By Damien Ma
Few things capture as much attention as the Chinese economy these days. But the politics behind who will run that economy, now the world's second-largest, are just as intriguing. For the last decade, the world has grown accustomed to the avuncular familiarity of Premier Wen Jiabao. He was the economic czar -- within a collective leadership -- who steered China through an era of unprecedented growth and oversaw a gigantic rescue package in the darkest hours of the financial crisis. But as "Grandpa Wen" relinquishes the reins next year, the question of who will take his place remains unsettled. Unlike Xi Jinping, whose lock on the presidency and party chairmanship seems certain, the candidate who was once considered a shoe-in for premier, Li Keqiang, no longer looks so invincible. Instead, the stock of a reform-minded contender seems to be rising.
That contender is Vice Premier Wang Qishan, a face most familiar to those in Washington as the leading figure on the Chinese side of the Strategic and Economic Dialogue. Back home, Wang is known as a competent manager with a wealth of experience in the financial sector, having served in the central bank and headed the China Construction Bank. He has also earned a reputation as something of a "crisis defuser" -- both dealing with the SARS outbreak as Beijing mayor and playing an important role in shaping China's response to the economic crisis. Wang's engagement with top US officials also earns him credibility as something of a statesman. As for his aspirations, one wonders what lay behind his decision to give an extended interview to the US media, a rarity for top Chinese officials (see: Wen Jiabao and Fareed Zakaria). Was he advertising his capabilities to Beijing by holding court with Tim Geithner on a serious show like Charlie Rose?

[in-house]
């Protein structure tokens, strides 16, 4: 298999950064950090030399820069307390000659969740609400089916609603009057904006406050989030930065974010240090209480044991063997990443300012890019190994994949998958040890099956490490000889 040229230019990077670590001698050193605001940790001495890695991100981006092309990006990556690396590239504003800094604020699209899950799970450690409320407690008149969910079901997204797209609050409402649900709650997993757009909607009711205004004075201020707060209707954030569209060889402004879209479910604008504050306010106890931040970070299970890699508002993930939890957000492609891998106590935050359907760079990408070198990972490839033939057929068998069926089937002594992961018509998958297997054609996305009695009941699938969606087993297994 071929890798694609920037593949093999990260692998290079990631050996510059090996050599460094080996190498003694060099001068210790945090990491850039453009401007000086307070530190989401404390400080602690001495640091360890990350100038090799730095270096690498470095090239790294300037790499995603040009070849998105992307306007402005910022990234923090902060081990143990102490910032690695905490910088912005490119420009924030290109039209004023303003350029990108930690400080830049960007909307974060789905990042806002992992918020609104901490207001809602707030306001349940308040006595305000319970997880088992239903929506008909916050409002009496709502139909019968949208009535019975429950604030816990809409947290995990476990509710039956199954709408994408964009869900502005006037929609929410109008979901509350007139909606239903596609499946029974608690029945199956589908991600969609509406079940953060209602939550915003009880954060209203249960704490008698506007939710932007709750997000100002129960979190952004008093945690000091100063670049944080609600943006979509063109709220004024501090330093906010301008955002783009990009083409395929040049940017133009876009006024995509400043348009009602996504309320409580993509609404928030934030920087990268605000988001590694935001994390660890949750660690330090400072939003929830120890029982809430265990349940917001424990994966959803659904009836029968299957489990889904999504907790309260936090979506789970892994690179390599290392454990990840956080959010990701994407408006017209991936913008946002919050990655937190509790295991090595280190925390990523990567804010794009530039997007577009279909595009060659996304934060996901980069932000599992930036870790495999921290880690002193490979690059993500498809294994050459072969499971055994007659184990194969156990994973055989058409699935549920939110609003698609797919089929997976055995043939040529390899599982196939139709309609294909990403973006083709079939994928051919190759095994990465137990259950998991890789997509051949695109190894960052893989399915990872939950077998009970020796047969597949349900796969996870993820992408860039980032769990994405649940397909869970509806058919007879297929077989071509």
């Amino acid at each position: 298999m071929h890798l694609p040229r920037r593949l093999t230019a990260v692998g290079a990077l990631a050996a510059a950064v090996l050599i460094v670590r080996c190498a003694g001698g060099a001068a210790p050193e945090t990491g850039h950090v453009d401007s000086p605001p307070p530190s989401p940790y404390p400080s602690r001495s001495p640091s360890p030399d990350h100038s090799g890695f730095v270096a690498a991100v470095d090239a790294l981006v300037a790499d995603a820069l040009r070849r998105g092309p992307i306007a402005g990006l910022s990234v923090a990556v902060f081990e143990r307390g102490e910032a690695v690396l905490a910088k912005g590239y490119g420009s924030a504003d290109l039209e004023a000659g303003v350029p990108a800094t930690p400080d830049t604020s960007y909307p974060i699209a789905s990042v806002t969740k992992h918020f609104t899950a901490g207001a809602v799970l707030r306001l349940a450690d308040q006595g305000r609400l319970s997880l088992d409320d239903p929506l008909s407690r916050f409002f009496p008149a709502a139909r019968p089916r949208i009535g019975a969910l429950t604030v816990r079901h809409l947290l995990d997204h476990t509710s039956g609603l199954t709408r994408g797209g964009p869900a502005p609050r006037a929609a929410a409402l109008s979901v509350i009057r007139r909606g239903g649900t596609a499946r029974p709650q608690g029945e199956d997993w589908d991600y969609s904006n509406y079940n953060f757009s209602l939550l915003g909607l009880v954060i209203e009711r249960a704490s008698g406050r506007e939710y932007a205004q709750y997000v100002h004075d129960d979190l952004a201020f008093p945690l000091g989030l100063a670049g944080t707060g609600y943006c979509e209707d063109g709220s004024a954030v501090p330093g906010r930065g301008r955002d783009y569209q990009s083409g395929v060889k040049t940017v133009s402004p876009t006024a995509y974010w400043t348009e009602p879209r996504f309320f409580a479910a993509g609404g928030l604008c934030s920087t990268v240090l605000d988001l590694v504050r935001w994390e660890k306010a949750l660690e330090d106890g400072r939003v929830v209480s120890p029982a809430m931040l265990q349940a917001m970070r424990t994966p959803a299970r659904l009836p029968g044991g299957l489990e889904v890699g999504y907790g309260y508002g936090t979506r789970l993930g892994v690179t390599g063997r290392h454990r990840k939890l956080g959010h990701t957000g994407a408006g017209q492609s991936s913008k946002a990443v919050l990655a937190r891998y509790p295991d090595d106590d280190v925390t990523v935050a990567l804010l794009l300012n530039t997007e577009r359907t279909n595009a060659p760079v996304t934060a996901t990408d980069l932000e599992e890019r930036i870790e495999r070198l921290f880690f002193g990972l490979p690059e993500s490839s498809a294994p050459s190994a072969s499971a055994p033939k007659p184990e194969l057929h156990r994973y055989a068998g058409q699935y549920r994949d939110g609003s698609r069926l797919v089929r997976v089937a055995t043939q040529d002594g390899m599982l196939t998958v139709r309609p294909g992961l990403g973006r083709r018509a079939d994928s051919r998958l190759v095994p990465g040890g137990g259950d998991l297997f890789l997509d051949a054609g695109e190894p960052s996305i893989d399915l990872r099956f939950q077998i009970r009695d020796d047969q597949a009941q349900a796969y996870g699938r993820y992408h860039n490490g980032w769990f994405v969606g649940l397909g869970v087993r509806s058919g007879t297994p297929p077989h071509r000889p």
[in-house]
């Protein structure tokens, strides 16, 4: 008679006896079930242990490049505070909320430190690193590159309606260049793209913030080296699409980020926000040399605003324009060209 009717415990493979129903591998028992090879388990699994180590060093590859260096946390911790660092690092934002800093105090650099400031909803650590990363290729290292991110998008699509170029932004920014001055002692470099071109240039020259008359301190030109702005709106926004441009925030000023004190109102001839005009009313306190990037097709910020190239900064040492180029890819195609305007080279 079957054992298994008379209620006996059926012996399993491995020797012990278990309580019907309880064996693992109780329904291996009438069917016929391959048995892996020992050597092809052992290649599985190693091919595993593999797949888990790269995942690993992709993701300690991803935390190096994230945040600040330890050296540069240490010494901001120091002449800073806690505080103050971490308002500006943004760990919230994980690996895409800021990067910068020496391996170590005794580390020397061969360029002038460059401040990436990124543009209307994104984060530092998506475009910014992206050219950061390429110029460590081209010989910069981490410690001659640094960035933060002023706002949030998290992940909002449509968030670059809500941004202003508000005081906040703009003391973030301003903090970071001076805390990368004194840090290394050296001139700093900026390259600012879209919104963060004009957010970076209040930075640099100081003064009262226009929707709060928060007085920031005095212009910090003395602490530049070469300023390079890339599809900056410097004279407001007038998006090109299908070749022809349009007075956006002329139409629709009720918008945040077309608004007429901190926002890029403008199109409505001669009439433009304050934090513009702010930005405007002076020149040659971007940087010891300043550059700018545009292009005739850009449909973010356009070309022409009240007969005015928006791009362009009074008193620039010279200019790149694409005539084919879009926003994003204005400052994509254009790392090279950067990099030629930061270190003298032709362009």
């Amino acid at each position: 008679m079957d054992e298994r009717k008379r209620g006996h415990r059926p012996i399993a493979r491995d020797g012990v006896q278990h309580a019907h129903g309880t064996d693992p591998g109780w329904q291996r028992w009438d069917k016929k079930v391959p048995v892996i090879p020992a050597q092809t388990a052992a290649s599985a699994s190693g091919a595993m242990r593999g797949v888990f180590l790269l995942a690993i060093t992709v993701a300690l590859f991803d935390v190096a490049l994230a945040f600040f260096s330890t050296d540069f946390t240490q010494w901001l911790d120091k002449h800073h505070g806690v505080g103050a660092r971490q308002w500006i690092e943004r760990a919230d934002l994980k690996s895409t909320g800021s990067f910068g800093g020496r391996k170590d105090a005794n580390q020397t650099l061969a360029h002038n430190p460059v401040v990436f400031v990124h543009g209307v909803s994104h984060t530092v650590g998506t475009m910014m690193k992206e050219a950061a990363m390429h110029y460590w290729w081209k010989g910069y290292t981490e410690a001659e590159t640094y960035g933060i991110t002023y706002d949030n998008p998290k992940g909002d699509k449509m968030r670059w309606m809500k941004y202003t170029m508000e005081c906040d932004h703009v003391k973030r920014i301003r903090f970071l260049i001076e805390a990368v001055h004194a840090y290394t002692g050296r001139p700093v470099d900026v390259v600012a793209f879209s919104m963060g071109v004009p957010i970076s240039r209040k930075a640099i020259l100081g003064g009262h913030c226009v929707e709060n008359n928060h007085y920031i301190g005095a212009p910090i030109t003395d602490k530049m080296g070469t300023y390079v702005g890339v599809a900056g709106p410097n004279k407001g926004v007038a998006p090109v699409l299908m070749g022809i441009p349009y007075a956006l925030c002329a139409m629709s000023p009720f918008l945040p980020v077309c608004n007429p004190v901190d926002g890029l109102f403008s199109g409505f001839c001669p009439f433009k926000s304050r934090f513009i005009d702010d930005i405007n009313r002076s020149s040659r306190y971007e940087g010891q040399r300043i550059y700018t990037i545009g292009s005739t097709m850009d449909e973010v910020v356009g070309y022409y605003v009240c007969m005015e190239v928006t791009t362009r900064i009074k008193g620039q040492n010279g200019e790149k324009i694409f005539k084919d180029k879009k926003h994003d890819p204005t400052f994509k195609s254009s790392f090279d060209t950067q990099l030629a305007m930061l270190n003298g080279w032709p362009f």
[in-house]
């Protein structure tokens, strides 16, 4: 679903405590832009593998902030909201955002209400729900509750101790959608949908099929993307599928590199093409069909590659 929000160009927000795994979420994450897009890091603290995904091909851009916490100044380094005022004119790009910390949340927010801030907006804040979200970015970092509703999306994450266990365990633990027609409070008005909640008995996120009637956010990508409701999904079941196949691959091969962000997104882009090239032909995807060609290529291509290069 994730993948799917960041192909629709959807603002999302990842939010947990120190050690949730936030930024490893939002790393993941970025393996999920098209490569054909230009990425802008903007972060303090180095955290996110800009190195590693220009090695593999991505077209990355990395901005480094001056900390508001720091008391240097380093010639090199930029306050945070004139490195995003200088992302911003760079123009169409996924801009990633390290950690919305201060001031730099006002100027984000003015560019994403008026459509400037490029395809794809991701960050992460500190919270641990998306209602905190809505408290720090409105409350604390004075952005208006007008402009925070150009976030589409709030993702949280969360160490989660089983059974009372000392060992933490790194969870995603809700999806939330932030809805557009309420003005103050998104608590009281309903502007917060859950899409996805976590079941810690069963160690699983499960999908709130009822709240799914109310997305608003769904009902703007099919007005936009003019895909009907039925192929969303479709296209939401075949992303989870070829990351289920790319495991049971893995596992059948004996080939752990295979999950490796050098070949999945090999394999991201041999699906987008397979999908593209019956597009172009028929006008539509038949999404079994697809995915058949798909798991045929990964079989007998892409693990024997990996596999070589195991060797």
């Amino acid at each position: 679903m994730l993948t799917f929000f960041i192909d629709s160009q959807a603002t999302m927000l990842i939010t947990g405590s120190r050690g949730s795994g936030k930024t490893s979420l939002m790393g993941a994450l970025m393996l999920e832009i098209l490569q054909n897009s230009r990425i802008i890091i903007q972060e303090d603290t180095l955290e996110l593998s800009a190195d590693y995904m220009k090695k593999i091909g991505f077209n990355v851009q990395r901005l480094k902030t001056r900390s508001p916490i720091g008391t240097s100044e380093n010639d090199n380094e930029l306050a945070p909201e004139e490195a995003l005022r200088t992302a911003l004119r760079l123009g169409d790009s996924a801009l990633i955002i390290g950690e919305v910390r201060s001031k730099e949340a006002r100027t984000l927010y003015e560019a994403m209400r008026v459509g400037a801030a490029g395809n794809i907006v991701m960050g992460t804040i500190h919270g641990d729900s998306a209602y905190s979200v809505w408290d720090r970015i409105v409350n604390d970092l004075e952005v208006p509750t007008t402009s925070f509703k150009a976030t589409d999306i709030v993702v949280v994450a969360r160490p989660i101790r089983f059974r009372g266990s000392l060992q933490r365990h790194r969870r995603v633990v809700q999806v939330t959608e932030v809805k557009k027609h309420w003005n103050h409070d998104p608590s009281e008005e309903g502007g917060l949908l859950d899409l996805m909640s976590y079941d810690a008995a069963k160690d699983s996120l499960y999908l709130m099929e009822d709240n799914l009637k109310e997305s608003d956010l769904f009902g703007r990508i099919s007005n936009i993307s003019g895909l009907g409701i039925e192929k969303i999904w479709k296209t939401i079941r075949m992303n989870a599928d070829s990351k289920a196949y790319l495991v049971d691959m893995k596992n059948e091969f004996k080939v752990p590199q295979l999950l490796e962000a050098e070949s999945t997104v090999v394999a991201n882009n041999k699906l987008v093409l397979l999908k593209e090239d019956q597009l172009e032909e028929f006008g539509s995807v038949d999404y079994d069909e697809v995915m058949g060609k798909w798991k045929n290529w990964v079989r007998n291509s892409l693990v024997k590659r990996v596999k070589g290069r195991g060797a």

On the flip side, did the heir apparent fall from grace? Not exactly. Li arguably still has the best shot of becoming premier, given that he's President Hu Jintao's close ally and protégé. But questions are surfacing about his managerial capabilities and experience, given the challenging economic transition that Beijing hopes to engineer. Such doubts are not entirely Li's fault. He was dealt some of the toughest portfolios in the Politburo -- namely, food safety and social housing. But it will be up to Li to prove his opponents (who argue that his achievements are few) wrong.
Several other seats at the apex of Chinese political power remain unsettled, meaning that the internal jostling and gamesmanship will continue and could spill into the public arena more than the opaque mandarins would like. (Exhibit A: the swirling rumors that Jiang Zemin had died). This will be a time for extra caution, as Beijing turns inward to manage the nation's sensitive domestic politics. For those of us on the outside, perhaps it's time not just to learn names like Bachmann and Pawlenty, but also to begin getting the Chinese-language intonations right on Li (third tone) and Wang (second tone).
Damien Ma is an analyst in Eurasia Group's Asia practice.
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